Banana Board negotiating export contract for peeled green bananas
The Banana Board is in talks with an unnamed Canadian company that it hopes to supply with vacuum-packed, peeled green bananas for redistribution in the Canadian retail market. The discussions are ongoing, but the Banana Board, a state agency that...
The Banana Board is in talks with an unnamed Canadian company that it hopes to supply with vacuum-packed, peeled green bananas for redistribution in the Canadian retail market.
The discussions are ongoing, but the Banana Board, a state agency that monitors the banana sector, hopes to wrap up talks by September and to have the first batch of product shipped before year end.
Its push to secure export markets for the product, which is processed and packaged by the Banana Board, comes a year after the agency started supplying the local market with the vacuum-packed food that it says retails for $150 per pack of 12 bananas and $90 for a pack of six, while the price of bulk peeled greens is $165.00 per kilogramme.
The agency joins others, such as Benlars Foods, that offer similar products.
“The peeled green is something that the Banana Board has been contemplating for quite a while, given our mandate to increase production and productivity, and to move into more value-added products,” said Procurement Manager Kedrick Randall.
“We have expressions of interest for the exportation of the vacuum-packed, peeled greens from someone who has a base in Canada, which we are pursuing currently,” he told the Financial Gleaner.
The Banana Board first began exploring plans to move up the value chain with green bananas in 2014. Banana chips and ready-for-cooking packages were seen as good prospects. If such commercial activity were sustained, it would, as one of its goals, create a steady market for local banana farmers, making up for some of the fallout in the trade after Jamaica lost its preferential market access to Europe in 2000.
Some 64,000 banana farmers operate in the industry.
In 2016, the Banana Board entered into its first arrangement, supplying the restaurant of the Jamaica Defence Force, and later Andrews Memorial Hospital, with bulk peeled greens on a weekly basis.
The bulk product is sold for $165 per kilogramme.
Supplies to the two institutions have been consistent over the years, the board said. Then in 2020, retail channels opened up for the peeled and vacuum-sealed product through an arrangement with the Shoppers Fair supermarket chain owned by a conglomerate of grocery operators known as Progressive Grocers of Jamaica.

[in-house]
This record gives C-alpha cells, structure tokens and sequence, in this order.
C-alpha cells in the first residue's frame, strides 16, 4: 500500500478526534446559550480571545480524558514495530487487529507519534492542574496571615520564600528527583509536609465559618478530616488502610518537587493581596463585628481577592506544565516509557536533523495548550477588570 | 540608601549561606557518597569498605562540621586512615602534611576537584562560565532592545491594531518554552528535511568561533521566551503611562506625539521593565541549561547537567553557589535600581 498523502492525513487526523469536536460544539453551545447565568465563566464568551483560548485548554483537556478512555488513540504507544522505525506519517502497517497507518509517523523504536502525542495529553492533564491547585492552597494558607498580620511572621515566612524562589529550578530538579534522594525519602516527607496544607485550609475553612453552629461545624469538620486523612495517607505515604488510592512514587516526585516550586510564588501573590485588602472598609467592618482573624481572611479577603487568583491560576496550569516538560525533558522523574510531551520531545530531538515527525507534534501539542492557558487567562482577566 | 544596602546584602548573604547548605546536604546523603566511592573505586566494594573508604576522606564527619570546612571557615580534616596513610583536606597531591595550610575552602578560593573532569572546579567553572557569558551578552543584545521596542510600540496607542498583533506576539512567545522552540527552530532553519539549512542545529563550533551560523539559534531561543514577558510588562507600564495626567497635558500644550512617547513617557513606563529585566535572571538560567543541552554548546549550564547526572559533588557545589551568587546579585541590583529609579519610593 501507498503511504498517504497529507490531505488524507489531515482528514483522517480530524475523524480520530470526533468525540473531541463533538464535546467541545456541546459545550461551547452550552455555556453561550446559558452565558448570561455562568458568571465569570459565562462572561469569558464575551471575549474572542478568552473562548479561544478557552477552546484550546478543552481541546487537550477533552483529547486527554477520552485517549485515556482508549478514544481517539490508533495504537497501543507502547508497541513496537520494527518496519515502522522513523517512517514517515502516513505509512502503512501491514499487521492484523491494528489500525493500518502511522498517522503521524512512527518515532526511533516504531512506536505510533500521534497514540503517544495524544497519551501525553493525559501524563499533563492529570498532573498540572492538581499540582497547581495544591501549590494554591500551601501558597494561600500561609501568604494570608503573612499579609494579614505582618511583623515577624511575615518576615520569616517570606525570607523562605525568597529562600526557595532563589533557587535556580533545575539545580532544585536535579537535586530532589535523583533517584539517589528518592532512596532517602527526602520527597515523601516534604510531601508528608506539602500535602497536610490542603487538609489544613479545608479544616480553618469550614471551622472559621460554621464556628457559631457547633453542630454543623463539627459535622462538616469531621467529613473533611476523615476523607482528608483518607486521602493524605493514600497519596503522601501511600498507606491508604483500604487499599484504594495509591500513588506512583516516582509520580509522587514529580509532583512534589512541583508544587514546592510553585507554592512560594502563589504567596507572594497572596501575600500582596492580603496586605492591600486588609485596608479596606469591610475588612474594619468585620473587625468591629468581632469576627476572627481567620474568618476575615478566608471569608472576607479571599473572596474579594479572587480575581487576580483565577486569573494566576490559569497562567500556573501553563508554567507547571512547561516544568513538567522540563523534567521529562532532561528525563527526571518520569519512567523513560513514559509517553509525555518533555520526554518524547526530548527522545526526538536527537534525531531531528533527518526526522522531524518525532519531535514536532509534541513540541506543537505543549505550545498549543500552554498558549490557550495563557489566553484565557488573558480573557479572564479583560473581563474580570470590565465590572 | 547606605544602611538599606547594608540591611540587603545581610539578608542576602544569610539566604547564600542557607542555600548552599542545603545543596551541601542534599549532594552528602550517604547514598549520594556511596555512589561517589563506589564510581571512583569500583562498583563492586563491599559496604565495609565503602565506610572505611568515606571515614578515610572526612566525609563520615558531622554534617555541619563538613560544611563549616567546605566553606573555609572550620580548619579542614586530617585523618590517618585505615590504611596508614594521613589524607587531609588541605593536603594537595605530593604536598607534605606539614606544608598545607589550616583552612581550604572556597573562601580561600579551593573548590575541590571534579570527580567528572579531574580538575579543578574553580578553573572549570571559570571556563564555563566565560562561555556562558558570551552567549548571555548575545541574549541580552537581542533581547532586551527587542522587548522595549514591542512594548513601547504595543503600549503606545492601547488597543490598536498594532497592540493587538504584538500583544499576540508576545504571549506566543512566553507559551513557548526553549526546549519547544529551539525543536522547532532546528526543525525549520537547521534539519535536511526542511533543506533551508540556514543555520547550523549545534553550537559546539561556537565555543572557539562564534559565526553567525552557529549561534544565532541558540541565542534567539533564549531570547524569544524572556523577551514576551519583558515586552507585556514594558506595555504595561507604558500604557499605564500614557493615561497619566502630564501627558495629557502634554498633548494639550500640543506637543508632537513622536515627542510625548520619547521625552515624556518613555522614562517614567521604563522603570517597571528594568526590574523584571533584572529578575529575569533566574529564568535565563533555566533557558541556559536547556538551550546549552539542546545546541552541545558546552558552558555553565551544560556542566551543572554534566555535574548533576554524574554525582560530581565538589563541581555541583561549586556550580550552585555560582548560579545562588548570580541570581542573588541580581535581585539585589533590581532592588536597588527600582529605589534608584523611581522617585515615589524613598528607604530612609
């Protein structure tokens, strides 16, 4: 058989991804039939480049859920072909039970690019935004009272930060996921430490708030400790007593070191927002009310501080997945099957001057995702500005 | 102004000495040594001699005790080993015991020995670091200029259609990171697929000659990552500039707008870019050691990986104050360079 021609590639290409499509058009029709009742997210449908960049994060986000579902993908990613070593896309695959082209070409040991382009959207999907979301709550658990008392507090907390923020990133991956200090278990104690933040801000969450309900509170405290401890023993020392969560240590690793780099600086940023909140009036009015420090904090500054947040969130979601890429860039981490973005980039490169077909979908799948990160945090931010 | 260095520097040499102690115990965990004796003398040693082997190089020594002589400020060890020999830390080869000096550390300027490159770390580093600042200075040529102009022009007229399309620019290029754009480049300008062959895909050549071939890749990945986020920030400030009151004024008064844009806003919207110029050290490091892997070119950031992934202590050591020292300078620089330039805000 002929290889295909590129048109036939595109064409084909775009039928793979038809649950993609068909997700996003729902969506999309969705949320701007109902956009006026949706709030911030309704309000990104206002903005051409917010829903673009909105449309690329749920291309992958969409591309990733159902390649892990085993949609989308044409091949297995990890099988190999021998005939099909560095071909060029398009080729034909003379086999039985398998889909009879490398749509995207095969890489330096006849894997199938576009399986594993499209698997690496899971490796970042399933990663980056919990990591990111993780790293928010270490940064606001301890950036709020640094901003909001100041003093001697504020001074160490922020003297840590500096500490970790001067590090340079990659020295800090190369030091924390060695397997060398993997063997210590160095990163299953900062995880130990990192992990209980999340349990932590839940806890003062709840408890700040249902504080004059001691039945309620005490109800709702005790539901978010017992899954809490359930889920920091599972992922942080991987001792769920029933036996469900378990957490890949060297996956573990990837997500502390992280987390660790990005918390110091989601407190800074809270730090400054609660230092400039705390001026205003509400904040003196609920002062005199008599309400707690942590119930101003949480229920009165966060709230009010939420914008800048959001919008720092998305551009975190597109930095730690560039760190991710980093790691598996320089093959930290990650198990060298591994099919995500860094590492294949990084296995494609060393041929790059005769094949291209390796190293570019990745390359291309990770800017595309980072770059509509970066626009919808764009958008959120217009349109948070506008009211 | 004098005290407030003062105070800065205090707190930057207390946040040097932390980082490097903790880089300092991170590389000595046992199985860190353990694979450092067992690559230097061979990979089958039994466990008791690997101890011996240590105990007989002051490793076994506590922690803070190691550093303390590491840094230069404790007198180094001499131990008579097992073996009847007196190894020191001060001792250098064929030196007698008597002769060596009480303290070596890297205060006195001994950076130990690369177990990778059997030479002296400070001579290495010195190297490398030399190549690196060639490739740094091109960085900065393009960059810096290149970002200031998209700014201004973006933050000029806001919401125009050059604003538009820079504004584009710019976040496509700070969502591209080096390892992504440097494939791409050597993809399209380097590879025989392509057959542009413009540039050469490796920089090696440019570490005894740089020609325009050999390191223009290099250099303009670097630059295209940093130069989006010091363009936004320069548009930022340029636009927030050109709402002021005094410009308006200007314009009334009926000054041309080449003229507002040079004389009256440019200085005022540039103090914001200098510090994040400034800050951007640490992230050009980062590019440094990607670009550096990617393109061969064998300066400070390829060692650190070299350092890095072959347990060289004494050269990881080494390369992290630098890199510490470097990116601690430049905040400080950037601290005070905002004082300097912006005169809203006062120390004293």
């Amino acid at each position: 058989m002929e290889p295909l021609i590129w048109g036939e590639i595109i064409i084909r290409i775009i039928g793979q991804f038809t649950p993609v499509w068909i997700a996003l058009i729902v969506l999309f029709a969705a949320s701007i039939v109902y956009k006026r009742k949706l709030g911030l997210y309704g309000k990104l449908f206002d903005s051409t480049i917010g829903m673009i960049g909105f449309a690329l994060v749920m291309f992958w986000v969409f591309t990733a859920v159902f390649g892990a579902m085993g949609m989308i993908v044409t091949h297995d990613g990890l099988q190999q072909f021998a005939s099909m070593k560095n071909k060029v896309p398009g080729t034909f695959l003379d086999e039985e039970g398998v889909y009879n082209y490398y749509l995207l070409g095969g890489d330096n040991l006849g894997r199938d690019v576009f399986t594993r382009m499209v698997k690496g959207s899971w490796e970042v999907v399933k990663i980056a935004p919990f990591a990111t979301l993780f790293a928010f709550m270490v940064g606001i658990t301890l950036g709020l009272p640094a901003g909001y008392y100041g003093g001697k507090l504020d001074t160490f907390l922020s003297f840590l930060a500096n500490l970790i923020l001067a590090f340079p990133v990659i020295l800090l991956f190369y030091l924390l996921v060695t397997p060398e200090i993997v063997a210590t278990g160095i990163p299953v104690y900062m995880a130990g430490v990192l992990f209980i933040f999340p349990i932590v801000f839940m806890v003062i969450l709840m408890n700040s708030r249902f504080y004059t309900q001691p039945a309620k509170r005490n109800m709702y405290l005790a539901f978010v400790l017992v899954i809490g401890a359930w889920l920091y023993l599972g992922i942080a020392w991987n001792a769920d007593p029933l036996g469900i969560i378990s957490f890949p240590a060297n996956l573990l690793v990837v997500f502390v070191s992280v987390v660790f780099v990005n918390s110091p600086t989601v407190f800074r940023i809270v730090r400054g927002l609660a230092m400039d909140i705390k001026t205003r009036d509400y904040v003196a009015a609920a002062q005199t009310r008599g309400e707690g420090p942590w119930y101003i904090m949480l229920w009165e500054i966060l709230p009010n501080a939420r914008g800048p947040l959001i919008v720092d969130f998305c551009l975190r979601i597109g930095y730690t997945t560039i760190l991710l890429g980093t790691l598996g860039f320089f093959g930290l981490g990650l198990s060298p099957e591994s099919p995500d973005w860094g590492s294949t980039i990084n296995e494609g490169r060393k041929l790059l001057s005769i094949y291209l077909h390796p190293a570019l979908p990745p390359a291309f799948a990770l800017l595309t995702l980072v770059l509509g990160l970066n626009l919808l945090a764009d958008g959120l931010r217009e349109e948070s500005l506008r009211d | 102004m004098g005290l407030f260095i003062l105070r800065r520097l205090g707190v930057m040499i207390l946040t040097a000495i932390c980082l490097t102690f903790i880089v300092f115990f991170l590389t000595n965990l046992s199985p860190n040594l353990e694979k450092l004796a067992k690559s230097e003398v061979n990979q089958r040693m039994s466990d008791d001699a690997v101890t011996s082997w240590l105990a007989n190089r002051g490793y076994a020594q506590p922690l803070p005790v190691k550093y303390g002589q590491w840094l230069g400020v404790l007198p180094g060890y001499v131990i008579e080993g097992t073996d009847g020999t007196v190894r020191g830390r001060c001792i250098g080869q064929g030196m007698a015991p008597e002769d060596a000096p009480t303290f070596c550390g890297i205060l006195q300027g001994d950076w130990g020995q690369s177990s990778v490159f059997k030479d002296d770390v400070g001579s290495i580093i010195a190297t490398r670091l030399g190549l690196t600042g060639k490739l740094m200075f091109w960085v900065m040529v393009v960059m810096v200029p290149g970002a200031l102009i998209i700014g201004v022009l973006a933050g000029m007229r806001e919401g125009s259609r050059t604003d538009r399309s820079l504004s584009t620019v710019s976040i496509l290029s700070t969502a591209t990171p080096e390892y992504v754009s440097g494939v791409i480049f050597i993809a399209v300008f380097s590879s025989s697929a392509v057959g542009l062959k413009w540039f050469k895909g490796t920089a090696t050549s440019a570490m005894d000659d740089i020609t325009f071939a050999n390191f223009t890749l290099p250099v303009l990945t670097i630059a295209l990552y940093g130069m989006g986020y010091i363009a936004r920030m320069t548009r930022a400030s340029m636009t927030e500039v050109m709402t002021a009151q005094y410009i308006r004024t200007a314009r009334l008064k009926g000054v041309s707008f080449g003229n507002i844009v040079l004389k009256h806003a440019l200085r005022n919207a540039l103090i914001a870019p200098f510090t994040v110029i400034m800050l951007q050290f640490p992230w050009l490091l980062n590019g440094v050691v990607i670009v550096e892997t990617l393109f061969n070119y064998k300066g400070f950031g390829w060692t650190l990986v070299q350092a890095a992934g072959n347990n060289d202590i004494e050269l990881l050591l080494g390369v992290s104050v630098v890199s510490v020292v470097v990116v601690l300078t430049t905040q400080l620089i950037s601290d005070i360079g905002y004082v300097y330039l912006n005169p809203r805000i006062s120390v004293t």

In 2020, the Banana Board earned $3.3 million in revenue from its commercial operation, and generated a surplus of $1.15 million. For the first half of 2021, January-June, the agency said it generated a surplus of $620,376 from the segment off revenue of $1.8 million.
Exporting the product is the next frontier.
The contract with the Canadian company would see the Banana Board buying even more of the green fruit from local farmers.“Our role is really to research and develop … . We are taking it as far as we can, and then we hope to get partners to commercialise the product. But at the same time, we have to be mindful that we have the supply chain,” Randall said.
“The farmers are coming on board. If we get good commitments, then we will feel confident to go to our farmers and tell them to increase yields,” added Oral Lewis, the board’s head of extension services.
Over the past five years to 2020, banana production in Jamaica has climbed from 54,576 tonnes to 62,511 tonnes.
Most banana farms in Jamaica produce the Cavendish variety, which is best eaten ripe. The HFIA banana variety, named for the Honduran Foundation for Agricultural Research, contributed 4,050 tonnes to last year’s production numbers. It’s grown on 452 acres of land in the parishes of Portland, St Mary, St Thomas and St James.
The Banana Board controls two acres of the 452 HFIA acres, and grows Cavendish bananas on another 15 acres.
About 15 per cent of the HFIA yield is processed as peeled greens, 50 per cent is used to produce banana chips, and the rest is sold as green bananas for cooking.
“This banana is not best when ripe,” said Lewis of the HFIA variety. “The main purpose of this variety is for cooking and to make chips,” he said.
The Banana Board’s next commercial project includes banana and plantain porridge mixes, for which the R&D has already been done. It’s now trying to find a local private-sector partner to package and market the product.
“We have developed the product and have exposed it at the Denbigh Agricultural Shows, but it’s not yet on the market,” said Randall. “These are products that we also hope the private sector will take on. We have done studies on it, but it will take significant resources to get things going, because it involves both a drying and milling process,” he said.